Deep learning is all the rage among the tech scene right now, and that’s more a result of its utility than because it sounds cool. Some questioned the feasibility of the Secret Service’s requested “sarcasm detector,” but deep learning could help there, too. Read more »
Last week’s Hadoop Summit brought announcements that further galvanize Hadoop’s versatility and mainstream status. Read more »
Connected devices can generate gobs of data, but if we’re going to open it up we’re also going to the need the context that will make it meaningful. Read more »
The social network giant’s new database management system will supposedly improve reliability and cut down on the downtime that occurs when a region server fails. Read more »
Amazon Web Services, Gnip and two Australian research institutions have teamed up to track the emotions of tweets in near real-time and offer the data to the public via visualizations, downloadable tables and an API. Read more »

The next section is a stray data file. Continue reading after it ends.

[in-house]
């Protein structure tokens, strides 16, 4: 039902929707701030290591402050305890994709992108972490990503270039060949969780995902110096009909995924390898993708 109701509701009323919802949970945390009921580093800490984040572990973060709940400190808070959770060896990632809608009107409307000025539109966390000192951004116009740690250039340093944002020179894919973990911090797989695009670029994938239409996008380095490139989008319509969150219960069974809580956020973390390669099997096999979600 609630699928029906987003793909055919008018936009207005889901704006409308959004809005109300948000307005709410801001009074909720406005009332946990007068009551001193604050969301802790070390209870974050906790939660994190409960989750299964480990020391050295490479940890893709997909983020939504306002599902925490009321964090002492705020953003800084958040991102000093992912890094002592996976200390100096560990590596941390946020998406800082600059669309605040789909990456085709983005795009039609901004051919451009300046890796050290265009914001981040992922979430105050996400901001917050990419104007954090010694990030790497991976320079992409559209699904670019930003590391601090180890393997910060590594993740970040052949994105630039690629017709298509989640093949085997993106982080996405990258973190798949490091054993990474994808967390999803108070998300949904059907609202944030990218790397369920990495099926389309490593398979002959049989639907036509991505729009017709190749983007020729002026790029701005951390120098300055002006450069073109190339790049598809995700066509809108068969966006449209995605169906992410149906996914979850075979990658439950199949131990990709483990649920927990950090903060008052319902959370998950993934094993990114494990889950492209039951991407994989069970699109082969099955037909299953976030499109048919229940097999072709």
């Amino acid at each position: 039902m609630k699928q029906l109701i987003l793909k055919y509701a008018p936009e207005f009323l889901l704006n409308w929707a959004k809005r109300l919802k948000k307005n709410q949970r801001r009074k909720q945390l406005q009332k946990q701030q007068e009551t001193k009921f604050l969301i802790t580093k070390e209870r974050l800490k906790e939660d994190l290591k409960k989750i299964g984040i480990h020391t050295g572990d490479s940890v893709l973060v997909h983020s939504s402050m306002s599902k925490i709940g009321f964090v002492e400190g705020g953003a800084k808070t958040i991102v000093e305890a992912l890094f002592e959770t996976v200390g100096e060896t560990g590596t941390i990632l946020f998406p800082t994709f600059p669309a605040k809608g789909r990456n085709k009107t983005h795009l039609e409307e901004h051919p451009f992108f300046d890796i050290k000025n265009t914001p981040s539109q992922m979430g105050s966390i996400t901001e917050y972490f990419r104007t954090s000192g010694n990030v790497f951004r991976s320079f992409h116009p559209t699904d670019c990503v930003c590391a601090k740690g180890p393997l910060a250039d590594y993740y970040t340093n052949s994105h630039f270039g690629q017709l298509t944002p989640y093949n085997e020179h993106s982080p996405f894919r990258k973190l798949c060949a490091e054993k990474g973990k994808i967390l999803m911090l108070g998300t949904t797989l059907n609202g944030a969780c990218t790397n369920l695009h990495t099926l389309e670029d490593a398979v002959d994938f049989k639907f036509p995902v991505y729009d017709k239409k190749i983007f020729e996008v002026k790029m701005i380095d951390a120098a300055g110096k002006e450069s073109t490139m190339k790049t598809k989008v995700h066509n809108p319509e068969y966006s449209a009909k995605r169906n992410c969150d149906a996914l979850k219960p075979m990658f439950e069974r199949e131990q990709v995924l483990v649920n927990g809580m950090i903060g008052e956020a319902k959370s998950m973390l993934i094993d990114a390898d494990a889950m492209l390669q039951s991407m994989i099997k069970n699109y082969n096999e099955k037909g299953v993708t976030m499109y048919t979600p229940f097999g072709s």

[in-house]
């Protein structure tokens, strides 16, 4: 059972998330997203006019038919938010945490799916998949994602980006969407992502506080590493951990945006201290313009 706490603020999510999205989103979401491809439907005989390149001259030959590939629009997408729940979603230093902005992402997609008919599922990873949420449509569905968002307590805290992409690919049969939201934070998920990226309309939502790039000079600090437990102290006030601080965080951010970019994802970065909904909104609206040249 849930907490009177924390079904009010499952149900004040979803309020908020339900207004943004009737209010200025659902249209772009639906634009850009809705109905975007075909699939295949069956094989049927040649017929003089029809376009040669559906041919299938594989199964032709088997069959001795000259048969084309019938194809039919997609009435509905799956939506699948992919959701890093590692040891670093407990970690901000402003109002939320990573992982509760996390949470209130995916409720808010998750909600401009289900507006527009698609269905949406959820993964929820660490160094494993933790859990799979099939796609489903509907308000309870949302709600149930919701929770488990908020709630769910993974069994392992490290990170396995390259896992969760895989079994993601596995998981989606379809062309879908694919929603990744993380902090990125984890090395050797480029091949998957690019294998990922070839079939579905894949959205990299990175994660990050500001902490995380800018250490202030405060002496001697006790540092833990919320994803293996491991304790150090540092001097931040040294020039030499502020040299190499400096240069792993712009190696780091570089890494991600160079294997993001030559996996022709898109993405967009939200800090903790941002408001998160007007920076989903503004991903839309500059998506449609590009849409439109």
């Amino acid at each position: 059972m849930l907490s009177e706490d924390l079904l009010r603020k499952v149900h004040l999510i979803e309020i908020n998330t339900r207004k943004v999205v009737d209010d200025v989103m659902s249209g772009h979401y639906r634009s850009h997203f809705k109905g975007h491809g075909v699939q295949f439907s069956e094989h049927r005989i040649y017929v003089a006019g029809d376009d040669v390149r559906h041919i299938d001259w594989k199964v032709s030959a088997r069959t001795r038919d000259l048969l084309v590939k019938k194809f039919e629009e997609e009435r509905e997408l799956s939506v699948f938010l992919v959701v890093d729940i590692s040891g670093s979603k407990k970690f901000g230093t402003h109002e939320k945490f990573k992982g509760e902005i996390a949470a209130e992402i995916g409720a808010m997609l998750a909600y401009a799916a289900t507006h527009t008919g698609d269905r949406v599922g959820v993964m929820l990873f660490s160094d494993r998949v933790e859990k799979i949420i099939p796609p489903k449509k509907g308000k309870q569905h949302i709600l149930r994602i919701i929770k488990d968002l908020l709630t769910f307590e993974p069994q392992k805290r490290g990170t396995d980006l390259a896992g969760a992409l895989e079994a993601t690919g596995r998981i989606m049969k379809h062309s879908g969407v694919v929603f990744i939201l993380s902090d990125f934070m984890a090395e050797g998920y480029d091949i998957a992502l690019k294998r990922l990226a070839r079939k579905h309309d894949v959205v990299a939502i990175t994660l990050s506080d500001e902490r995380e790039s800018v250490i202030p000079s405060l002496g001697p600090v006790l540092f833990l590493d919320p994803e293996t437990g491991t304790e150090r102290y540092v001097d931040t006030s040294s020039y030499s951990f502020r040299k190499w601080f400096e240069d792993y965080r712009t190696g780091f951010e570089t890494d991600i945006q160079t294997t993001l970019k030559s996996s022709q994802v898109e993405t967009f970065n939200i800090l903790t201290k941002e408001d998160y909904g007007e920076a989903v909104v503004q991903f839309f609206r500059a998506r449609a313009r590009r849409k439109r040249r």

Forget Watson and its Jeopardy matches. IBM’s Watt-Sun is the intelligent computing that can help fight climate change. Read more »
The social network’s new search architecture, dubbed Galene, is supposedly faster and easier to maintain than the company’s previous search architecture. Read more »
Elasticsearch, the company behind a very popular open source suite for indexing, searching and visualizing JSON documents, has raised a $70 million series C round of venture capital. Just more than two years since being founded, the company has raised $104 million. Read more »
Finally, a full-blown investigation has been launched. It’s only focusing on the phone-bugging incident, though, not the NSA’s alleged surveillance of normal Germans. Read more »
Big data startup Continuuity has teamed with AT&T Labs on an open source project called jetStream that pairs a high-throughput SQL database with a real-time data-processing engine. The goal is to underpin applications that can handle multiple levels of latency, consistency and analysis on streaming data. Read more »